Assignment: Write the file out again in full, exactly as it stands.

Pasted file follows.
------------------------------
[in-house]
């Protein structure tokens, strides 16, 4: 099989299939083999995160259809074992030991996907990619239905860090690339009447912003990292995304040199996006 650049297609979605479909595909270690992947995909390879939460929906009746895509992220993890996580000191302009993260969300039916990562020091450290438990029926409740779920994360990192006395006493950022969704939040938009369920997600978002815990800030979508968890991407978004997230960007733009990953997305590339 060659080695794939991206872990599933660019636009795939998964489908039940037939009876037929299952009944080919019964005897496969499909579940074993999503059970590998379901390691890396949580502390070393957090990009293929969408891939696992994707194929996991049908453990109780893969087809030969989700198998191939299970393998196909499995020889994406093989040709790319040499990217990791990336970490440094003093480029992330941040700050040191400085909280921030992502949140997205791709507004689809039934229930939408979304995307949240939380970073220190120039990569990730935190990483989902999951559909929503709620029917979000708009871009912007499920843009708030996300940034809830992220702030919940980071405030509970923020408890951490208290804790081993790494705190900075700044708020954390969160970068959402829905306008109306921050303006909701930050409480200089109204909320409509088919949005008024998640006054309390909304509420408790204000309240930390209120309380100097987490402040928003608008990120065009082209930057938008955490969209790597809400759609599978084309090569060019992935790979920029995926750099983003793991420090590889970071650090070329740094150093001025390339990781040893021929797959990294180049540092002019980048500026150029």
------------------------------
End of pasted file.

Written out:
[in-house]
């Protein structure tokens, strides 16, 4: 099989299939083999995160259809074992030991996907990619239905860090690339009447912003990292995304040199996006 650049297609979605479909595909270690992947995909390879939460929906009746895509992220993890996580000191302009993260969300039916990562020091450290438990029926409740779920994360990192006395006493950022969704939040938009369920997600978002815990800030979508968890991407978004997230960007733009990953997305590339 060659080695794939991206872990599933660019636009795939998964489908039940037939009876037929299952009944080919019964005897496969499909579940074993999503059970590998379901390691890396949580502390070393957090990009293929969408891939696992994707194929996991049908453990109780893969087809030969989700198998191939299970393998196909499995020889994406093989040709790319040499990217990791990336970490440094003093480029992330941040700050040191400085909280921030992502949140997205791709507004689809039934229930939408979304995307949240939380970073220190120039990569990730935190990483989902999951559909929503709620029917979000708009871009912007499920843009708030996300940034809830992220702030919940980071405030509970923020408890951490208290804790081993790494705190900075700044708020954390969160970068959402829905306008109306921050303006909701930050409480200089109204909320409509088919949005008024998640006054309390909304509420408790204000309240930390209120309380100097987490402040928003608008990120065009082209930057938008955490969209790597809400759609599978084309090569060019992935790979920029995926750099983003793991420090590889970071650090070329740094150093001025390339990781040893021929797959990294180049540092002019980048500026150029």